LISTEN: Gladstone boom wasn't fun: RockSalt owner
WHILE most businesses in Gladstone reported downturn in business, higher costs and over supply as negative impacts from the recent boom, things are a little different for RockSalt.
Owner Jason Faint said the biggest negative impact for his business during the boom was staff retention.
"You didn't actually make any more money because you were spending more time training because you weren't holding onto your staff… they were leaving to go to other jobs," he told The Observer.
"They were using hospitality as a gateway job until they found their ideal job, which just made it quite difficult for us and made our level of service a lower than what it is at the moment.
Mr Faint's comments come after the release of the Boom, Bust or Reset survey conducted by the Gladstone Chamber of Commerce and Industry Inc.
The survey was completed by 253 businesses in the region and showed that 87% of respondents struggled with a downturn in business following the boom, 67% struggled with higher costs and 32% with oversupply.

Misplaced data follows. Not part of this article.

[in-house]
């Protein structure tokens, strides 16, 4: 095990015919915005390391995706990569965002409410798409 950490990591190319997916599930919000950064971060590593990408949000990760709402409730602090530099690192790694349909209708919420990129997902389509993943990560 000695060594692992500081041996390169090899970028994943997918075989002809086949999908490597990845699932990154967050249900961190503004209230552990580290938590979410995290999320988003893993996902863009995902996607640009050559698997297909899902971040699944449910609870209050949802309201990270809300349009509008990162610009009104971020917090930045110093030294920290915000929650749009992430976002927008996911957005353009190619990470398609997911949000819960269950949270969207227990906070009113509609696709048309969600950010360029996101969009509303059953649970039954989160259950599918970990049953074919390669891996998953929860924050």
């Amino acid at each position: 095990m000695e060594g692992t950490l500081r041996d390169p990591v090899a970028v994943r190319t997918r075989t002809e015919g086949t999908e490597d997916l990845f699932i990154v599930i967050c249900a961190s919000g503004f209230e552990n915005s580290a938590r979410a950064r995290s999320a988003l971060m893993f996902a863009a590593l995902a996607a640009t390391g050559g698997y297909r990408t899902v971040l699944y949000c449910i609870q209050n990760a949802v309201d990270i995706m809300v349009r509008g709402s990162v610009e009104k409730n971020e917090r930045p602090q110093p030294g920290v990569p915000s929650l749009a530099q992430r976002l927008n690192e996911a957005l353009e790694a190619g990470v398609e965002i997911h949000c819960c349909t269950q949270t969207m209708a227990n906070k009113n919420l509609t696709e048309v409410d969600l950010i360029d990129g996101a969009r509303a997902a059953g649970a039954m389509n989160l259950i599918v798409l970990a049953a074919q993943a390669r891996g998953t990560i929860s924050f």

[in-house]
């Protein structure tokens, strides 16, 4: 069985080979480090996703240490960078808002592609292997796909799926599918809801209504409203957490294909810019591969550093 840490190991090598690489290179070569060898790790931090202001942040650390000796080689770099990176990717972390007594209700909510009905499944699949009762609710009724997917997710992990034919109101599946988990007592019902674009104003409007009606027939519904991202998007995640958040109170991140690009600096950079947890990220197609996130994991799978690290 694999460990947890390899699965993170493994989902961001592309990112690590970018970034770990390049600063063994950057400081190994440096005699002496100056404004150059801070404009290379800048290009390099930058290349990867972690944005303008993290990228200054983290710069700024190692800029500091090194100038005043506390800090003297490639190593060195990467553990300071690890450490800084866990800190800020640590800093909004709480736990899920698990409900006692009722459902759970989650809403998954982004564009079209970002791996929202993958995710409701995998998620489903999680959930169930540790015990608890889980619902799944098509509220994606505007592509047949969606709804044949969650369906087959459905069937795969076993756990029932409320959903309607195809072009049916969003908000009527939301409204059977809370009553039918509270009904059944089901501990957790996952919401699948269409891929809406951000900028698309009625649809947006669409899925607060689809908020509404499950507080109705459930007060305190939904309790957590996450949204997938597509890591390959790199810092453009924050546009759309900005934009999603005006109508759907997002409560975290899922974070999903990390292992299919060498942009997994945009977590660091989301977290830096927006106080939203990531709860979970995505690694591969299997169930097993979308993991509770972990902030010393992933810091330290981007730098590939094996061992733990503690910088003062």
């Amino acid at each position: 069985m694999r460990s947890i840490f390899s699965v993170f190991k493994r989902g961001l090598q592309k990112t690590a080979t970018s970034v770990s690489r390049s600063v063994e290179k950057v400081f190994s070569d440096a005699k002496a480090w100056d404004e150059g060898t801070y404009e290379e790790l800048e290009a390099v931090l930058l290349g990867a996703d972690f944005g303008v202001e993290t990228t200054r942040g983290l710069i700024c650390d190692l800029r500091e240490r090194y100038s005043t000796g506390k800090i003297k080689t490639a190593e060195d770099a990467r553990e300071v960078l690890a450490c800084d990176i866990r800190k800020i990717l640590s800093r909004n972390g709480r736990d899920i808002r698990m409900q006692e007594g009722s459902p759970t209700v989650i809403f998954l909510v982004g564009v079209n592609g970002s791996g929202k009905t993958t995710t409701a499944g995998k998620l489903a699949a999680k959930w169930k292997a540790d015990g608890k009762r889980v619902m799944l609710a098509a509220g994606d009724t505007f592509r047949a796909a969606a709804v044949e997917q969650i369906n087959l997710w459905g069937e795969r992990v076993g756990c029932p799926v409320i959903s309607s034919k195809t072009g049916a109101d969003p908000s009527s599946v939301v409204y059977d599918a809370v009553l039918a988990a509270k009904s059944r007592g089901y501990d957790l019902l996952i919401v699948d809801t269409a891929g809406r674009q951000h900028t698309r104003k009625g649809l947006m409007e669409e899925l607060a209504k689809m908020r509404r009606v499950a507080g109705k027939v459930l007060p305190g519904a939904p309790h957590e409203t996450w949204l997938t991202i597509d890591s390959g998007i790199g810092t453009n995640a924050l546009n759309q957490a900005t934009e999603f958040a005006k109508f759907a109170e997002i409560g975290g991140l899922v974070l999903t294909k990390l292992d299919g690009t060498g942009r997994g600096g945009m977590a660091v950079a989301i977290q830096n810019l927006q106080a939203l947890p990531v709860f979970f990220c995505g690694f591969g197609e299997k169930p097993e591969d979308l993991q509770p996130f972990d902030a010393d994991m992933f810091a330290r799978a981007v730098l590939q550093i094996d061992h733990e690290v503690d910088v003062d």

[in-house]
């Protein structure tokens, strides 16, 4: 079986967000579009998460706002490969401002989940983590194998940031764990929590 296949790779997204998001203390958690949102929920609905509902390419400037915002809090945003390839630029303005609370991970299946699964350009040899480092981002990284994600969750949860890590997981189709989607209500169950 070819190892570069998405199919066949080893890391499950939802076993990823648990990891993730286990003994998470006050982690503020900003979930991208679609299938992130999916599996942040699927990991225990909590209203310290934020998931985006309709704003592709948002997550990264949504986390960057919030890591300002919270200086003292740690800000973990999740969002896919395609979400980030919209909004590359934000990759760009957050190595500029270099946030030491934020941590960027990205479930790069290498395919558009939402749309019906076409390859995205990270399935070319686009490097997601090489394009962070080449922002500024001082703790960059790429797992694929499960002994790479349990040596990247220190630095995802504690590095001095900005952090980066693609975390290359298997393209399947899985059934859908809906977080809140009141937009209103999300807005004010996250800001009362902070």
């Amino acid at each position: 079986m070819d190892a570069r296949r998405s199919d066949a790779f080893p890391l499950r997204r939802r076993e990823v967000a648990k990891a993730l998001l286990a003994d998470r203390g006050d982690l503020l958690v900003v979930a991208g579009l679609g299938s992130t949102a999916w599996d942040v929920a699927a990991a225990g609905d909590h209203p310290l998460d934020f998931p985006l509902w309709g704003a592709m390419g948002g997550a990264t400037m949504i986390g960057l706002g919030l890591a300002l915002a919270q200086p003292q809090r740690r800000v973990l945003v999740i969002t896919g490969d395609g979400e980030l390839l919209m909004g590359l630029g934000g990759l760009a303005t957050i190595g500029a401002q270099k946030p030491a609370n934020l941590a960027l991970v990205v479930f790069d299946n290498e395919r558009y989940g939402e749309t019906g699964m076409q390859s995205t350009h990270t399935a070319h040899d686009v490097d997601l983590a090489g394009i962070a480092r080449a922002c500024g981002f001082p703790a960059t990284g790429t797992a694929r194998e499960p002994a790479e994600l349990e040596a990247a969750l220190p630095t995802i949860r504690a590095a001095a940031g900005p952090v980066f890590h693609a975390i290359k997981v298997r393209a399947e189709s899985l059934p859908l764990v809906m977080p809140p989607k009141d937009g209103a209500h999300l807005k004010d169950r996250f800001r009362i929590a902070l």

Those were the top three negative impacts businesses felt as a result.
The other negative impacts included competition, money not being spent locally, out of town businesses moving in, other industries paying higher wages and staff retention.
"The hospitality wage is nowhere near as good as what the island was paying," Mr Faint explained.
He said the high cost of living - high rents - was also a problem.
"It just wasn't an enjoyable town to be in at that stage," Jason said.
To deal with these issues, Rocksalt set in place a business plan.
"I had two communal houses that I use to put people up in," Mr Faint said.
"I had a lot of 457s at that stage as well because realistically that was all I could find at that time and it was a way I could hold on to people for a longer period of time because they were locked into that contract.
"At the moment, the quality of service in Gladstone has risen so high because everyone is looking for jobs."